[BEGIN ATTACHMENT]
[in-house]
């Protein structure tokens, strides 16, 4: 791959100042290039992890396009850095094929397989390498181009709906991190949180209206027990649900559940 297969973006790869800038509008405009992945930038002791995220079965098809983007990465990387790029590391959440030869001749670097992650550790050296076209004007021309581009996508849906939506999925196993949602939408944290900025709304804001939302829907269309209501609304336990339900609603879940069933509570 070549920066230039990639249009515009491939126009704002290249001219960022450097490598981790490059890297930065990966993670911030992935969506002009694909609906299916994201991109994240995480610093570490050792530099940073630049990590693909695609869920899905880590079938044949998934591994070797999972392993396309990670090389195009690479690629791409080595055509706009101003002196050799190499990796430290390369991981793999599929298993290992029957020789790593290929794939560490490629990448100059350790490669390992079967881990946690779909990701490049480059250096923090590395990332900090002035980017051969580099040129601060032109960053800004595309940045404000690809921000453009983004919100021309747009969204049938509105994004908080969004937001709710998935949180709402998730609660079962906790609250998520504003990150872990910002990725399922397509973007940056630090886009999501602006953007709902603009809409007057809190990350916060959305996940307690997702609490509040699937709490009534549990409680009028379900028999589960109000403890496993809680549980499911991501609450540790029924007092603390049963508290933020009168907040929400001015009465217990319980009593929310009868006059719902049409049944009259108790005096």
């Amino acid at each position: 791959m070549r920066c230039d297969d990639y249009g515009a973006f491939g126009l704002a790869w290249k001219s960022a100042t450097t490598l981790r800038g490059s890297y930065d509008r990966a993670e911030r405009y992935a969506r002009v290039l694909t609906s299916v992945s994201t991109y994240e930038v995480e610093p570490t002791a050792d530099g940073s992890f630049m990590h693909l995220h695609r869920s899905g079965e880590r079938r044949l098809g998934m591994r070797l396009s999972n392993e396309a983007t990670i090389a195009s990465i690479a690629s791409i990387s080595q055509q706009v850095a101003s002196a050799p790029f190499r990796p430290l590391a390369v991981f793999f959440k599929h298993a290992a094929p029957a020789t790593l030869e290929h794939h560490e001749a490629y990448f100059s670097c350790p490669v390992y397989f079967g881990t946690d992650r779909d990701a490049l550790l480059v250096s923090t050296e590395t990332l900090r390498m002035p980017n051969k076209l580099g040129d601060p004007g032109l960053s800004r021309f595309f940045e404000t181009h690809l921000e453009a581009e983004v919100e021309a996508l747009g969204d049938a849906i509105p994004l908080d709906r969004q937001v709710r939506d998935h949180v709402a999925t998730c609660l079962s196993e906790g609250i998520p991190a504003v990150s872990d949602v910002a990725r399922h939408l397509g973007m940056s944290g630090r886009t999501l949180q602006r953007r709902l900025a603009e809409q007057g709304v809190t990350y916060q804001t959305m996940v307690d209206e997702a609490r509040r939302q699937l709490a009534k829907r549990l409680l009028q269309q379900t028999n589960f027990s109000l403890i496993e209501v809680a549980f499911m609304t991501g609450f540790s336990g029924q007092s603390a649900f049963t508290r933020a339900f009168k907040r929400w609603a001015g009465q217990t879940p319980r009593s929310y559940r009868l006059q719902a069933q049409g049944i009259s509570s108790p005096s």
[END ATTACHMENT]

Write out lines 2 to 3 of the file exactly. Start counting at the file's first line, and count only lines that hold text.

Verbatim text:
């Protein structure tokens, strides 16, 4: 791959100042290039992890396009850095094929397989390498181009709906991190949180209206027990649900559940 297969973006790869800038509008405009992945930038002791995220079965098809983007990465990387790029590391959440030869001749670097992650550790050296076209004007021309581009996508849906939506999925196993949602939408944290900025709304804001939302829907269309209501609304336990339900609603879940069933509570 070549920066230039990639249009515009491939126009704002290249001219960022450097490598981790490059890297930065990966993670911030992935969506002009694909609906299916994201991109994240995480610093570490050792530099940073630049990590693909695609869920899905880590079938044949998934591994070797999972392993396309990670090389195009690479690629791409080595055509706009101003002196050799190499990796430290390369991981793999599929298993290992029957020789790593290929794939560490490629990448100059350790490669390992079967881990946690779909990701490049480059250096923090590395990332900090002035980017051969580099040129601060032109960053800004595309940045404000690809921000453009983004919100021309747009969204049938509105994004908080969004937001709710998935949180709402998730609660079962906790609250998520504003990150872990910002990725399922397509973007940056630090886009999501602006953007709902603009809409007057809190990350916060959305996940307690997702609490509040699937709490009534549990409680009028379900028999589960109000403890496993809680549980499911991501609450540790029924007092603390049963508290933020009168907040929400001015009465217990319980009593929310009868006059719902049409049944009259108790005096």
């Amino acid at each position: 791959m070549r920066c230039d297969d990639y249009g515009a973006f491939g126009l704002a790869w290249k001219s960022a100042t450097t490598l981790r800038g490059s890297y930065d509008r990966a993670e911030r405009y992935a969506r002009v290039l694909t609906s299916v992945s994201t991109y994240e930038v995480e610093p570490t002791a050792d530099g940073s992890f630049m990590h693909l995220h695609r869920s899905g079965e880590r079938r044949l098809g998934m591994r070797l396009s999972n392993e396309a983007t990670i090389a195009s990465i690479a690629s791409i990387s080595q055509q706009v850095a101003s002196a050799p790029f190499r990796p430290l590391a390369v991981f793999f959440k599929h298993a290992a094929p029957a020789t790593l030869e290929h794939h560490e001749a490629y990448f100059s670097c350790p490669v390992y397989f079967g881990t946690d992650r779909d990701a490049l550790l480059v250096s923090t050296e590395t990332l900090r390498m002035p980017n051969k076209l580099g040129d601060p004007g032109l960053s800004r021309f595309f940045e404000t181009h690809l921000e453009a581009e983004v919100e021309a996508l747009g969204d049938a849906i509105p994004l908080d709906r969004q937001v709710r939506d998935h949180v709402a999925t998730c609660l079962s196993e906790g609250i998520p991190a504003v990150s872990d949602v910002a990725r399922h939408l397509g973007m940056s944290g630090r886009t999501l949180q602006r953007r709902l900025a603009e809409q007057g709304v809190t990350y916060q804001t959305m996940v307690d209206e997702a609490r509040r939302q699937l709490a009534k829907r549990l409680l009028q269309q379900t028999n589960f027990s109000l403890i496993e209501v809680a549980f499911m609304t991501g609450f540790s336990g029924q007092s603390a649900f049963t508290r933020a339900f009168k907040r929400w609603a001015g009465q217990t879940p319980r009593s929310y559940r009868l006059q719902a069933q049409g049944i009259s509570s108790p005096s």